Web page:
So although AI may grow in mindshare going into 2017, we don’t anticipate it being a significant business initiative for all but a small fraction of companies. For most companies, there is still a lot of work to be done in transforming their IT organizations for a digital, rapidly-evolving market and dealing with more tactical issues such as securing mobile access to data, backend integration of apps with legacy systems, implementing API-based architectures, and adopting agile development methods.

Multiple surveys reveal that while the majority of organizations have implemented a mobile app strategy, they still are not creating and deploying the volume of apps that would be expected. A recent survey sponsored by Red Hat among healthcare organizations in the United States and Europe showed that even in very large organizations with more than 7,500 employees, the average number of mobile apps created to date is only 19. That’s pretty low considering the opportunities that mobile apps can provide to enhance customer engagement and drive internal productivity. Can such businesses add AI projects to their digital strategy? Maybe, but they need to tackle some of the remaining challenges that they face in mobile app development and apply the learnings to adopting chatbots.

There has been a significant transition in the software industry in the last decade and a half, according to an IBM India executive. “The last 15 years have seen huge changes in the software ecosystem. We have transitioned from being focussed on big companies and enterprise-specific platforms to a far more wide-ranging set of clients,” says Mezjan Dallas, Country Head, University Relations, IBM India.

In a significant shift, the industry has moved from licensing models such as on-premise licensing to software as a service (SaaS) and from customised packages to accessible, easy-to-consume software available on the cloud, says Dallas.

He says such democratisation is great, not just for the IT sector, but for anyone wanting to start a business, especially mobile software development.

As head of University Relations at IBM, Dallas is enthusiastic about his company’s work with campuses across the country, its popular hackathons and the hands-on tech workshops it conducts.


“Perfecting the hackathon format down to a quick weekend contest has worked well for our immensely talented millennials (student community),” says Dallas, “as they get just about 36 hours to solve a problem we pose.”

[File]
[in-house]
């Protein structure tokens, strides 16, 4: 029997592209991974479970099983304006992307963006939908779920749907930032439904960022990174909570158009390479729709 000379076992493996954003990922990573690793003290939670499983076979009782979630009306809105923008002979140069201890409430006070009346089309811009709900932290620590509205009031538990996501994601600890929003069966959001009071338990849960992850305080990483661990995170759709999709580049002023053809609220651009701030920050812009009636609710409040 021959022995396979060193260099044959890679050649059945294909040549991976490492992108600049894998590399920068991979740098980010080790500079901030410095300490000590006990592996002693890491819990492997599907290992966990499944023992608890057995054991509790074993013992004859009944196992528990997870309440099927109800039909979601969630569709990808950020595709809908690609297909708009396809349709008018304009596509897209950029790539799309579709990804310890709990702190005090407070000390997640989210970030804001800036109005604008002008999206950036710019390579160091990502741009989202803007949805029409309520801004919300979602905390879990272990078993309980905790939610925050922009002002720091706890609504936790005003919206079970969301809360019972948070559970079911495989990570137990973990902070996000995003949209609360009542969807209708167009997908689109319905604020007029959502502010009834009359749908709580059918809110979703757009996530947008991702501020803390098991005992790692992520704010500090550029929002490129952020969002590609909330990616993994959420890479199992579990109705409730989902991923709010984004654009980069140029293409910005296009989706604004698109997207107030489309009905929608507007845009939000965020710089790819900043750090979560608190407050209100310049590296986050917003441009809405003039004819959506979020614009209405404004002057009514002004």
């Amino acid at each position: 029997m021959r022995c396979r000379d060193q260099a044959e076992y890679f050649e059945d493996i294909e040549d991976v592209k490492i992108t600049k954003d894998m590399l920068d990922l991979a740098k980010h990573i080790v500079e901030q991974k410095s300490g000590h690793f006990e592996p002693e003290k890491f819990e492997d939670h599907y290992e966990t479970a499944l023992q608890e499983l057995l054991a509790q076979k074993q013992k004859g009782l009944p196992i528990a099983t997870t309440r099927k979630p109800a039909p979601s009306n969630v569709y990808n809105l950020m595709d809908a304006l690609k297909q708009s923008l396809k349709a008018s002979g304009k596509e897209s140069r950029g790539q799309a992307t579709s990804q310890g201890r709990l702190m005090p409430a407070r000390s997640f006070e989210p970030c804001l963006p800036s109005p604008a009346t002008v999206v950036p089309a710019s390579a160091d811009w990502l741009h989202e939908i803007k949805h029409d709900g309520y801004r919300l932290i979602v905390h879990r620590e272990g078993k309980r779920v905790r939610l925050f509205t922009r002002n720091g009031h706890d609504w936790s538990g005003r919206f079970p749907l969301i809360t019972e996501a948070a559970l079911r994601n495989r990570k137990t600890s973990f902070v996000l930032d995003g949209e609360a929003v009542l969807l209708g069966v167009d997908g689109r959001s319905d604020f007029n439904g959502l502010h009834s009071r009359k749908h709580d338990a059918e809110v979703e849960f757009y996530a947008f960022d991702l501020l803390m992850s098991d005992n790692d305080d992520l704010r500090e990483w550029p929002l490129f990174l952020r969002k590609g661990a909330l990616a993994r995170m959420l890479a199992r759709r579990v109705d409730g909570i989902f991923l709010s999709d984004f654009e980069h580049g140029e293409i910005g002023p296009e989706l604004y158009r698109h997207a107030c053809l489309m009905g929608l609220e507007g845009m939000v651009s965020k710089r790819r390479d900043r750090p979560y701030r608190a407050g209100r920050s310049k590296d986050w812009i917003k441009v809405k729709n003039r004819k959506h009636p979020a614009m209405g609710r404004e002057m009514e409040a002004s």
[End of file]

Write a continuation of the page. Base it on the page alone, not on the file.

He is amazed at the speed with which the hacks are arrived at, with participants often coming up with workable solutions in just two days. At BITS Pilani, students developed an app in just 12 hours! IBM has conducted several contests on its cloud platform Bluemix across campuses including IIM Ahmedabad, IIM Bangalore, IIT Hyderabad and BITS Pilani.

Dallas says, “The workshops IBM conducts are fun. We encourage the students to be prepared before tackling the hackathons, and even conduct a few preparatory tutorials in the run-up to the event.”

Dallas explains that the students’ goal is to develop pure working software. IBM conducted a drone hackathon in IIT Hyderabad where, using IBM’s cloud platform and IoT, students had to program the drone to carry out tasks such as flying across industrial areas and pin-pointing polluting units, or operating inside a factory to detect gas leaks. The winners, who completed the task in six hours, got to take home the drone. The participants win prizes and stand a chance of having their resumes reviewed by IBM India’s recruitment team for potential placement interviews and internships.

Projects at IIMs

IBM has a tie-up with IIM Ahmedabad’s entrepreneurship cell and organises contests among the student entrepreneurs several times a year.

Dallas explains, “We have a separate track called Watson, for start-ups interested in using IBM’s cognitive solutions. We let them know what’s available to them from IBM on the cognitive side and what they can quickly leverage. Simple things like, say, a voice or tone

recognition API (application programming interface) that can assess if a person is angry or sad, and so on.

“These Watson APIs are our business differentiators. Our job is to make start-up enthusiasts aware of technology options from IBM. If they know about these advancements, they are more likely to launch start-ups around such ideas. At IIM Ahmedabad, it was a business model project. Entrepreneurs had to present business ideas, telling us how they would use cognitive as a differentiator in their start-up.”

At IIM Bangalore, students had to present a business plan and, like in IIM Ahmedabad, the response was very good.

The project threw open the playing field on how they would leverage the Bluemix platform, on which IoT or Watson are available. At this event, IBM tied up with Kalaari Capital. “It was a good combination as a technology partner and VC were both present to listen to and help entrepreneurs,” says Dallas.

Dallas says, “We want start-ups to understand how quick and simple it is to access these platforms and the difference between developing software the traditional way versus using Bluemix. IIT Kharagpur’s entrepreneurship cell holds a competition called Empresario across several cities, and we encouraged participants to leverage Bluemix.”